A National System for Threshold Runoff Estimation

by Konstantine P. Georgakakos, Univ of Iowa, Iowa, United States,
Theresa M. Carpenter, Univ of Iowa, Iowa, United States,
James A. Cramer, Univ of Iowa, Iowa, United States,
Jason A. Sperfslage, Univ of Iowa, Iowa, United States,
Timothy L. Sweeney, Univ of Iowa, Iowa, United States,
Dan L. Fread, Univ of Iowa, Iowa, United States,



Document Type: Proceeding Paper

Part of: Engineering Hydrology

Abstract: Threshold runoff is the amount of effective (or excess) rainfall of a given duration uniformly distributed over a certain catchment that is just enough to cause flooding at the outlet of the draining stream. Threshold runoff estimates, when used in conjunction with operational soil moisture accounting models and radar rainfall data, are an essential component of a flash flood warning system. Threshold runoff estimates can be determined by equating the peak catchment runoff, as computed from the catchment unit hydrograph of the given duration, to the stream flow at the catchment outlet at the time of flooding. Geographic Information Systems (GIS) and distributed terrain elevation data bases have been used to support the application of the aforementioned hydrologic/hydraulic principle to natural flash-flood prone catchments on a regional scale. The software package threshR has been developed to determine threshold runoff estimates without manual intervention. Snyder's unit hydrograph and a geomorphologic unit hydrograph have been used as options to determine the catchment peak runoff rate. Manning's steady, uniform flow resistance formula and the two-year return period flow have been used as options to determine the flood flow at the outlet of the draining stream. To a large extent use of any permutation of the aforementioned options depends on available data. Results of error analysis are presented that show the accuracy of catchment delineation by the GIS software, and the accuracy of the threshR threshold runoff estimates as compared to those computed manually using existing unit hydrographs of selected catchments.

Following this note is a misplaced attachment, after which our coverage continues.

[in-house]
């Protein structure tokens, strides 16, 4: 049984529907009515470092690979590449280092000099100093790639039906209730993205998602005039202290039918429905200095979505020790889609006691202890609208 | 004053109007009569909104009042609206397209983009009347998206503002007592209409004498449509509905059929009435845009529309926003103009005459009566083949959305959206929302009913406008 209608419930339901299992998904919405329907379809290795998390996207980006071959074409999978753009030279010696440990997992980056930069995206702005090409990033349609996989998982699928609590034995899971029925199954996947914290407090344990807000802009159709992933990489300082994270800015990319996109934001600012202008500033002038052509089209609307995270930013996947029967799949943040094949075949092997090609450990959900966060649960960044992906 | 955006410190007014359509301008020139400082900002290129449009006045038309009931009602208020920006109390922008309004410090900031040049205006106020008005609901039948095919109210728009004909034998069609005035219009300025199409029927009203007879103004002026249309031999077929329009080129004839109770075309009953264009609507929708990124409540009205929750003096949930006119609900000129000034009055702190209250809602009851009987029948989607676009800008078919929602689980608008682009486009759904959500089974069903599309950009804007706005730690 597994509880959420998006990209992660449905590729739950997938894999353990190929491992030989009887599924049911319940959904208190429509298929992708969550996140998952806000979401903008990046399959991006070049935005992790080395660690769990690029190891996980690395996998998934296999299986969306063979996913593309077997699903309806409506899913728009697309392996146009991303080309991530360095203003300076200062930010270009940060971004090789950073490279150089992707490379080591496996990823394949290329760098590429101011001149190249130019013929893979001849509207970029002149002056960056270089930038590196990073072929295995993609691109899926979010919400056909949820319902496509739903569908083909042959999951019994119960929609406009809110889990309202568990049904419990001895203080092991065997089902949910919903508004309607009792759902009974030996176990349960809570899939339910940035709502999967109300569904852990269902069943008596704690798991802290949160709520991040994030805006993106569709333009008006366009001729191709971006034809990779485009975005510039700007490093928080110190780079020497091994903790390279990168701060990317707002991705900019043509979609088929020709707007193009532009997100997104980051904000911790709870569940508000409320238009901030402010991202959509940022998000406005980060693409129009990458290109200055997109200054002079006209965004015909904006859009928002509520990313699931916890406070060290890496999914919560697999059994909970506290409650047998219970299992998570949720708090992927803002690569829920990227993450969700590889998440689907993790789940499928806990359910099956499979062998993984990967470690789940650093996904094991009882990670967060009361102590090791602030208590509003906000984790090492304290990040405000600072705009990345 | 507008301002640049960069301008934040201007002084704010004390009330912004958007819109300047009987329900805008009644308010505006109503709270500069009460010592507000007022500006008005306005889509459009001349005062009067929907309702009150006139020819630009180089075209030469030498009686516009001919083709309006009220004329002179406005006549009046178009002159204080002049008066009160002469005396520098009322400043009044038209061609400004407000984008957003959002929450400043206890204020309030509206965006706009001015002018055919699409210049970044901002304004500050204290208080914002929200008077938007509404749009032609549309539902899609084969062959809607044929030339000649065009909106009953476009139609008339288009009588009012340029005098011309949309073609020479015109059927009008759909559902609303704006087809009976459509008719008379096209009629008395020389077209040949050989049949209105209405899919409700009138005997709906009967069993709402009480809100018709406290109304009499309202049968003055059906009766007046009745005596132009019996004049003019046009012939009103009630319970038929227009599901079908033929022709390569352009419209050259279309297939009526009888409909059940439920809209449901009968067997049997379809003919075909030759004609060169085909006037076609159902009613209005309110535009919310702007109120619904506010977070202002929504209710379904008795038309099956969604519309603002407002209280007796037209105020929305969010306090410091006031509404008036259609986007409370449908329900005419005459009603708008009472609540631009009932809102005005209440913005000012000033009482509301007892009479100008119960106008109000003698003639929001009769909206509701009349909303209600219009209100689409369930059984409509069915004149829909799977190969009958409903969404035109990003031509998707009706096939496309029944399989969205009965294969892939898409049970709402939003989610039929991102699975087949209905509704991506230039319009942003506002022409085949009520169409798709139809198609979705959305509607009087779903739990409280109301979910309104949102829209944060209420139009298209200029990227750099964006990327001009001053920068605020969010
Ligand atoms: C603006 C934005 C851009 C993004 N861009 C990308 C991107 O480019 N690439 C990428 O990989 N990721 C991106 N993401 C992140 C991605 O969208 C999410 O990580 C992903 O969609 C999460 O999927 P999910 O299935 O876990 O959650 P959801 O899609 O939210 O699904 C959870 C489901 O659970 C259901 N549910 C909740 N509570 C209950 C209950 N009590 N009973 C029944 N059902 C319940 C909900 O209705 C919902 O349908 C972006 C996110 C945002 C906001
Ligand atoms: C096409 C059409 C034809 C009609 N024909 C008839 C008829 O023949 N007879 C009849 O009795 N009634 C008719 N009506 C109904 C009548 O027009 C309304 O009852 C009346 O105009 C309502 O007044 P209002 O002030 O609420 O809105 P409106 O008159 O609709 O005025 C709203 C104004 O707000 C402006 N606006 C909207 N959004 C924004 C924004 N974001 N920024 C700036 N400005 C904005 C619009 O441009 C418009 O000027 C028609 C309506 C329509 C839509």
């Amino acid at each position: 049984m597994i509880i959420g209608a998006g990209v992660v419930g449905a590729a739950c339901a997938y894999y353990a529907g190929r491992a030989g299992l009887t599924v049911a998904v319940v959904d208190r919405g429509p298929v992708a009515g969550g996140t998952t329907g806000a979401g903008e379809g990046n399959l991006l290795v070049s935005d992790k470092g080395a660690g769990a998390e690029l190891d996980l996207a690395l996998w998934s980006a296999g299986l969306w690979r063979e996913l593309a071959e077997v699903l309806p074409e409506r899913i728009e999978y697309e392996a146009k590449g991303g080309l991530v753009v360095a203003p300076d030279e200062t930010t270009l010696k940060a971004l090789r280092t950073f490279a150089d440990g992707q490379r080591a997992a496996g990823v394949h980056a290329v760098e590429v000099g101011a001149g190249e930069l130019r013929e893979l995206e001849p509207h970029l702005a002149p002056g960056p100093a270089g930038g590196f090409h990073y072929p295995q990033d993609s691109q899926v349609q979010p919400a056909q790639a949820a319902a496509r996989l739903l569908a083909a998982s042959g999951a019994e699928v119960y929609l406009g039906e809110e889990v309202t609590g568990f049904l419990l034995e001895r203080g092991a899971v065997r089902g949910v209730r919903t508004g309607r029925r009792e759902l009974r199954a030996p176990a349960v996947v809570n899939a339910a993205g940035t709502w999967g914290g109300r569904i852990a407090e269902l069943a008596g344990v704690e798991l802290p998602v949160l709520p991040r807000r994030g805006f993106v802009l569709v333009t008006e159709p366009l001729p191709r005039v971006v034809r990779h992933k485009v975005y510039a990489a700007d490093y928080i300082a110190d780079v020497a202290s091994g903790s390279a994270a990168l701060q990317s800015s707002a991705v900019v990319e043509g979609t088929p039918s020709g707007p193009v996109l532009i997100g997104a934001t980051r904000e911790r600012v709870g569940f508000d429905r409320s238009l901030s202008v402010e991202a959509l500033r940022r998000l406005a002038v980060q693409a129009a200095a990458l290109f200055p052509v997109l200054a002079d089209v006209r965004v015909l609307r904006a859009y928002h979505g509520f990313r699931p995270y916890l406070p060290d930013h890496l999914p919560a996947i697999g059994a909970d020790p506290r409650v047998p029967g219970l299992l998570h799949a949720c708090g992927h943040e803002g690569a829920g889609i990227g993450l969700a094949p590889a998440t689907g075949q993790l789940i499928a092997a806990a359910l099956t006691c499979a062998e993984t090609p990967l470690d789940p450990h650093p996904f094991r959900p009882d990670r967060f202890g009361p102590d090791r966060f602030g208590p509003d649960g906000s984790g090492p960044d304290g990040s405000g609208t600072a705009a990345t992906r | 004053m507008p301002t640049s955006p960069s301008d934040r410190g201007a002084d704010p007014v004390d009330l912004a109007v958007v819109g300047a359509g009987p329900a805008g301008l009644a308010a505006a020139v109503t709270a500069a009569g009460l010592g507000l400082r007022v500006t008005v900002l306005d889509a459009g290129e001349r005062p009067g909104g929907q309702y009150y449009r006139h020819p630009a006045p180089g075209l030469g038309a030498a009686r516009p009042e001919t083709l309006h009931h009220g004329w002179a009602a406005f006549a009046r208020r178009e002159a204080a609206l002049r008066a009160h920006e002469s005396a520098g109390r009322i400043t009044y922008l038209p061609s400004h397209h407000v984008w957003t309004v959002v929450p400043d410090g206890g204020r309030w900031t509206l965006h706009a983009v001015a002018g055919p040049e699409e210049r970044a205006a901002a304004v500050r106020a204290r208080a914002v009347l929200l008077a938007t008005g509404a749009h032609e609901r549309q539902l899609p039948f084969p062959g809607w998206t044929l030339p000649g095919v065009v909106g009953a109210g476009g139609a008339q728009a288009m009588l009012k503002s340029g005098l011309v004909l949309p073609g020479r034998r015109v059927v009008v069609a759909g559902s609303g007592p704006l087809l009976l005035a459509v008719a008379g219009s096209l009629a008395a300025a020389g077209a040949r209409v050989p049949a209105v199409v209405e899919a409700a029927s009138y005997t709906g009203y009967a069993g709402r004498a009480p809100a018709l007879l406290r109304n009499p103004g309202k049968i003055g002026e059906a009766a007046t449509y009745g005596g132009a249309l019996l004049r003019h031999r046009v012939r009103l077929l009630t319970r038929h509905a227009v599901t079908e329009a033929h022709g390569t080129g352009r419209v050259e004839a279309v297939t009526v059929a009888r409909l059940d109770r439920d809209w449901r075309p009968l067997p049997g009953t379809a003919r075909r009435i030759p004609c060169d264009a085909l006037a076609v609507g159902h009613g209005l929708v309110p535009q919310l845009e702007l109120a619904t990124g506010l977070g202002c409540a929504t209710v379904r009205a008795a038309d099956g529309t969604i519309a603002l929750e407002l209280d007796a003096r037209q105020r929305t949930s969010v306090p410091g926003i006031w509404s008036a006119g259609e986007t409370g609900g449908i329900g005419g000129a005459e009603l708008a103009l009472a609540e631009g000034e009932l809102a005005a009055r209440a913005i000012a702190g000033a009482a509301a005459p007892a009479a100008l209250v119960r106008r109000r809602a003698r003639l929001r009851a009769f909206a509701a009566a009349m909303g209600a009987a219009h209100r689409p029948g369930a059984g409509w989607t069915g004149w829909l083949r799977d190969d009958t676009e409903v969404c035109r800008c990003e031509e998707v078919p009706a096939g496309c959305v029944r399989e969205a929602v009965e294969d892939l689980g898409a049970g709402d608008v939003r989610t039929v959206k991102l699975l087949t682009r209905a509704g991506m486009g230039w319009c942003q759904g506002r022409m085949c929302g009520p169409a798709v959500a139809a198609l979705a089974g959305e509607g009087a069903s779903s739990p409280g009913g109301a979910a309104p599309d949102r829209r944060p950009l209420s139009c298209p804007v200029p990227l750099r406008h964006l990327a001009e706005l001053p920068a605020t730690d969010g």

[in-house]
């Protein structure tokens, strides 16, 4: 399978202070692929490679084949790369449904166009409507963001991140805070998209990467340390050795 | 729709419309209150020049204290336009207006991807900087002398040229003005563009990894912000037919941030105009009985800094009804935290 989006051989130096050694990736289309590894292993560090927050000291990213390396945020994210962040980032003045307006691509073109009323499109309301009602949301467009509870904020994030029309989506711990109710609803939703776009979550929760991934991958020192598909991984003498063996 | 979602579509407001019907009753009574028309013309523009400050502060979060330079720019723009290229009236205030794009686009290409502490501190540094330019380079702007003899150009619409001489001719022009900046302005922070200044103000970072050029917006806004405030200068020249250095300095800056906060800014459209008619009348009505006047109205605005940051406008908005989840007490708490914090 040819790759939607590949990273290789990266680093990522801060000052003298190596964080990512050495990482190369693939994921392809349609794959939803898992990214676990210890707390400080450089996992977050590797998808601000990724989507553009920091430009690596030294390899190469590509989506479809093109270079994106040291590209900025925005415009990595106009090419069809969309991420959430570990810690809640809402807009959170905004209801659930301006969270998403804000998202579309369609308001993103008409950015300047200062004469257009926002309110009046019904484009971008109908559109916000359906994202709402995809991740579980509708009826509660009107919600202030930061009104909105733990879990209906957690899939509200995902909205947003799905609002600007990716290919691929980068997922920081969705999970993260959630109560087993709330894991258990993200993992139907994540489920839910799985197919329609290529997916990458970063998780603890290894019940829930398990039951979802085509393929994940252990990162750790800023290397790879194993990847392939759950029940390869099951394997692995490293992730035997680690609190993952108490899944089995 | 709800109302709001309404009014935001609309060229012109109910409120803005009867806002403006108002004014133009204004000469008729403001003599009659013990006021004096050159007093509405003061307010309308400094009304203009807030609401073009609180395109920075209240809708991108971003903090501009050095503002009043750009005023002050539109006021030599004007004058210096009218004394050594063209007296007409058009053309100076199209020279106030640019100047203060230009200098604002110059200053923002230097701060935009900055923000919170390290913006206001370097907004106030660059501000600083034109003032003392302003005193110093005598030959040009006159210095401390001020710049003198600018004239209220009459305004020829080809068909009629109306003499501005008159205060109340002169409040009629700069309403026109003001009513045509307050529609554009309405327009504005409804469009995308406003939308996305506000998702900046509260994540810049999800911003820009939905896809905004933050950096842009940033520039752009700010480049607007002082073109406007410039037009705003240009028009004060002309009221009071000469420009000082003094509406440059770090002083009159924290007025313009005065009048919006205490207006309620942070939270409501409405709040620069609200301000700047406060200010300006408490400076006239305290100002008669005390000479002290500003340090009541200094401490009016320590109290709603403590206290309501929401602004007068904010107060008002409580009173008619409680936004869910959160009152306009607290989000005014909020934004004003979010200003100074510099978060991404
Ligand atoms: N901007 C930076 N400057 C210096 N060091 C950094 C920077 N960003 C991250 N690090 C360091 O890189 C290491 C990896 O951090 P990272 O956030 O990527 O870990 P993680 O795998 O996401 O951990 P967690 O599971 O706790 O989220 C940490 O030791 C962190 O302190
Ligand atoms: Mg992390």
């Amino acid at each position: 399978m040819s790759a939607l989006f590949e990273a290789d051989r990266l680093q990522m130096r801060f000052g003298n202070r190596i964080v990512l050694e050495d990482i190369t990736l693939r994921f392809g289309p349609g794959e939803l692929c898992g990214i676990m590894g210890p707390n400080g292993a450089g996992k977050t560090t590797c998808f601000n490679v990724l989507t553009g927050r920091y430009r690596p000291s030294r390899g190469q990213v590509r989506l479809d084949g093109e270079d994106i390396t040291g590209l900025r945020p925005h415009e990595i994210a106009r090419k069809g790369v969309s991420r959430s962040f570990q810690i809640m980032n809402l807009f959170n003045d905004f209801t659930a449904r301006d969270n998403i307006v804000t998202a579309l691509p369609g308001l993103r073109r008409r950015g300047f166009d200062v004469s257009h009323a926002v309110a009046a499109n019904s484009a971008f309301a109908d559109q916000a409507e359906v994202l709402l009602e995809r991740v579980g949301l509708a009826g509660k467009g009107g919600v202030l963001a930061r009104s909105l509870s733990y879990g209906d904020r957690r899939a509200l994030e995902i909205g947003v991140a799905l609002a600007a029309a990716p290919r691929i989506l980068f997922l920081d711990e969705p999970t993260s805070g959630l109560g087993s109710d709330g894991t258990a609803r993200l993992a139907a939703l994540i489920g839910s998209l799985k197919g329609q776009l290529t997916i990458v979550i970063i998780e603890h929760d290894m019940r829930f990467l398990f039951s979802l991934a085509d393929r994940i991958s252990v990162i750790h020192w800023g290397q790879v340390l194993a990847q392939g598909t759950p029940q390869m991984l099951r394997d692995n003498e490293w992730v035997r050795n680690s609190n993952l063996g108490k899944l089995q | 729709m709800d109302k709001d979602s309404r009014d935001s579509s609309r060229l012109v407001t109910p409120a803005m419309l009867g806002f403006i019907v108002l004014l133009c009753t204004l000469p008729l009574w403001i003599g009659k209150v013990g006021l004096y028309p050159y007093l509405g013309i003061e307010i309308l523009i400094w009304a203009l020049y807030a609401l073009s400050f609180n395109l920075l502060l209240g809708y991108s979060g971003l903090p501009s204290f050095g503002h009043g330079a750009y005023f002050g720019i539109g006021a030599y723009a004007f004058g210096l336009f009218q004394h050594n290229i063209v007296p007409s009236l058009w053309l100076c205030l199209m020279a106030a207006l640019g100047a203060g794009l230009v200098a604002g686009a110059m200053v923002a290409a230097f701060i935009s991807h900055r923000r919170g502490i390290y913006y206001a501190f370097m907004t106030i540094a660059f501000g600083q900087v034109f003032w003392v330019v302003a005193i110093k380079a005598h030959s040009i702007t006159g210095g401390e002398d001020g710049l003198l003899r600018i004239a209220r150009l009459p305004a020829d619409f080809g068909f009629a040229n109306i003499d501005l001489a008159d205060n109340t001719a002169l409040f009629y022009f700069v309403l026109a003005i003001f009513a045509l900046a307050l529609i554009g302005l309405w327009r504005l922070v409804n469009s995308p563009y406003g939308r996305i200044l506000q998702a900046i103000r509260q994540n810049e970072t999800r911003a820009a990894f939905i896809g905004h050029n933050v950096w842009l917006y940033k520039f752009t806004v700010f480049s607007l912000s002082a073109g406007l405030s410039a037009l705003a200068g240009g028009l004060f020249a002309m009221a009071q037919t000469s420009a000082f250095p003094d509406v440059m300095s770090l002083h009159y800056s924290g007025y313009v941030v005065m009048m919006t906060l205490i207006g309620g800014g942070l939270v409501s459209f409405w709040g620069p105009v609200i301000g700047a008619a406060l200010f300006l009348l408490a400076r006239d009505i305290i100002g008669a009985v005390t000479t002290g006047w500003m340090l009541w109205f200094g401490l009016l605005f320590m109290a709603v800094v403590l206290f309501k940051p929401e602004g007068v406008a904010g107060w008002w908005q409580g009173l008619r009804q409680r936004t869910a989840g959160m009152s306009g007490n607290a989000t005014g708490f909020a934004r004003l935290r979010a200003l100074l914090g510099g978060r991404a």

Subject Headings: Runoff | Geographic information systems | Catchments | Disaster warning systems | Floods | Data processing | Hydrographs | Information systems

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